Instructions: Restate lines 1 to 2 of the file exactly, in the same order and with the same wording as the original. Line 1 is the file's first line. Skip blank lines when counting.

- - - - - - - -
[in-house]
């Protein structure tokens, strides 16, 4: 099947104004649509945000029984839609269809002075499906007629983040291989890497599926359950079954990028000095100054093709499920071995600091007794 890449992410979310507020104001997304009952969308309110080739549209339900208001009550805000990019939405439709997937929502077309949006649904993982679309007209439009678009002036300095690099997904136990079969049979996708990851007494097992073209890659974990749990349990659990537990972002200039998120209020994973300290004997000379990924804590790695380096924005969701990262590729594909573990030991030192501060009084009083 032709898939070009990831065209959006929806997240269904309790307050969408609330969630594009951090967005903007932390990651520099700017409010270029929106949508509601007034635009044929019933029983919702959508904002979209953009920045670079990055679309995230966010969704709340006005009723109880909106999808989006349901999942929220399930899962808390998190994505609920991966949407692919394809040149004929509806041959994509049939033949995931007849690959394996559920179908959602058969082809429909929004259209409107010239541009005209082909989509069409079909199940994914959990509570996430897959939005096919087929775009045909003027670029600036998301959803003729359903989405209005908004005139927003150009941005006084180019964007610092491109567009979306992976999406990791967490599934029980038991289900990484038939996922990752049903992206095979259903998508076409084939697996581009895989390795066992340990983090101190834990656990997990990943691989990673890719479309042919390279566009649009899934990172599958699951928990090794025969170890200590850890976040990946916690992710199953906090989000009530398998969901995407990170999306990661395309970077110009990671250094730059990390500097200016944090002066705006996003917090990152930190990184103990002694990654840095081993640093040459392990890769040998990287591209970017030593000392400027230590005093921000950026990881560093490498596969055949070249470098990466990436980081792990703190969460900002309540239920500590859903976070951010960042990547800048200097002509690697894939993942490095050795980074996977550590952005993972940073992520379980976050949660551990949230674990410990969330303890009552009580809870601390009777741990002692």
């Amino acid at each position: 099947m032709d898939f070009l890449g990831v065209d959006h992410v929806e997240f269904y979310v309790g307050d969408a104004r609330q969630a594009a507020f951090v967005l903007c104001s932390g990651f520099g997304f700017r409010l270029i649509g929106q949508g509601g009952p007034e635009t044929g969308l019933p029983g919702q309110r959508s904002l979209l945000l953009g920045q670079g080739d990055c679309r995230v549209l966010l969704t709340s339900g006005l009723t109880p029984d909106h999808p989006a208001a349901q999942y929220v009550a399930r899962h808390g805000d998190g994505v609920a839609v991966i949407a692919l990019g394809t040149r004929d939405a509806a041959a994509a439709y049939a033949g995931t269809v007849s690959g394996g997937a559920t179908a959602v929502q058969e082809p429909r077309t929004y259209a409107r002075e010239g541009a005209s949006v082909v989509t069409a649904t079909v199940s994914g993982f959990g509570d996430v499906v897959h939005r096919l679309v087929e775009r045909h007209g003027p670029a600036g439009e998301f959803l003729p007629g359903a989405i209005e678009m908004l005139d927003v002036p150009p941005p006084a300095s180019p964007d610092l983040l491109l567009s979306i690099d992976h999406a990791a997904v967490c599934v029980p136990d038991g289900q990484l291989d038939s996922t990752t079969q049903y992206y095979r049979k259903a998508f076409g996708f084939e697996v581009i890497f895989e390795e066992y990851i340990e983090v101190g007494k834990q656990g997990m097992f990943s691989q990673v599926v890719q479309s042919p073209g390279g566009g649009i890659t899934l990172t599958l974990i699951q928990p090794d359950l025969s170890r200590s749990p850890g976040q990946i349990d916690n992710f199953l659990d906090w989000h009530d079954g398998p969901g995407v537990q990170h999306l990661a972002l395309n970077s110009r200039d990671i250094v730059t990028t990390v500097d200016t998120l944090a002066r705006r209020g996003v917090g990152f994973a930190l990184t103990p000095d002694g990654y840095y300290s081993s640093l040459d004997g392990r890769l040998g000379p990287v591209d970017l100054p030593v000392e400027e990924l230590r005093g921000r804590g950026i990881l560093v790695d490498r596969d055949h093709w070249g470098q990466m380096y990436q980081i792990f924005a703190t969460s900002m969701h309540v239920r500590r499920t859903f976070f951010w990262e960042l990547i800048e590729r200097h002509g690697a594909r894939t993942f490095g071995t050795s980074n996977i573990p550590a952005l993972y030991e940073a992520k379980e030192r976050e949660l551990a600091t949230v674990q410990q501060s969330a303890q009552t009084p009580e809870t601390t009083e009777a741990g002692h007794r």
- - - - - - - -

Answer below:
[in-house]
């Protein structure tokens, strides 16, 4: 099947104004649509945000029984839609269809002075499906007629983040291989890497599926359950079954990028000095100054093709499920071995600091007794 890449992410979310507020104001997304009952969308309110080739549209339900208001009550805000990019939405439709997937929502077309949006649904993982679309007209439009678009002036300095690099997904136990079969049979996708990851007494097992073209890659974990749990349990659990537990972002200039998120209020994973300290004997000379990924804590790695380096924005969701990262590729594909573990030991030192501060009084009083 032709898939070009990831065209959006929806997240269904309790307050969408609330969630594009951090967005903007932390990651520099700017409010270029929106949508509601007034635009044929019933029983919702959508904002979209953009920045670079990055679309995230966010969704709340006005009723109880909106999808989006349901999942929220399930899962808390998190994505609920991966949407692919394809040149004929509806041959994509049939033949995931007849690959394996559920179908959602058969082809429909929004259209409107010239541009005209082909989509069409079909199940994914959990509570996430897959939005096919087929775009045909003027670029600036998301959803003729359903989405209005908004005139927003150009941005006084180019964007610092491109567009979306992976999406990791967490599934029980038991289900990484038939996922990752049903992206095979259903998508076409084939697996581009895989390795066992340990983090101190834990656990997990990943691989990673890719479309042919390279566009649009899934990172599958699951928990090794025969170890200590850890976040990946916690992710199953906090989000009530398998969901995407990170999306990661395309970077110009990671250094730059990390500097200016944090002066705006996003917090990152930190990184103990002694990654840095081993640093040459392990890769040998990287591209970017030593000392400027230590005093921000950026990881560093490498596969055949070249470098990466990436980081792990703190969460900002309540239920500590859903976070951010960042990547800048200097002509690697894939993942490095050795980074996977550590952005993972940073992520379980976050949660551990949230674990410990969330303890009552009580809870601390009777741990002692």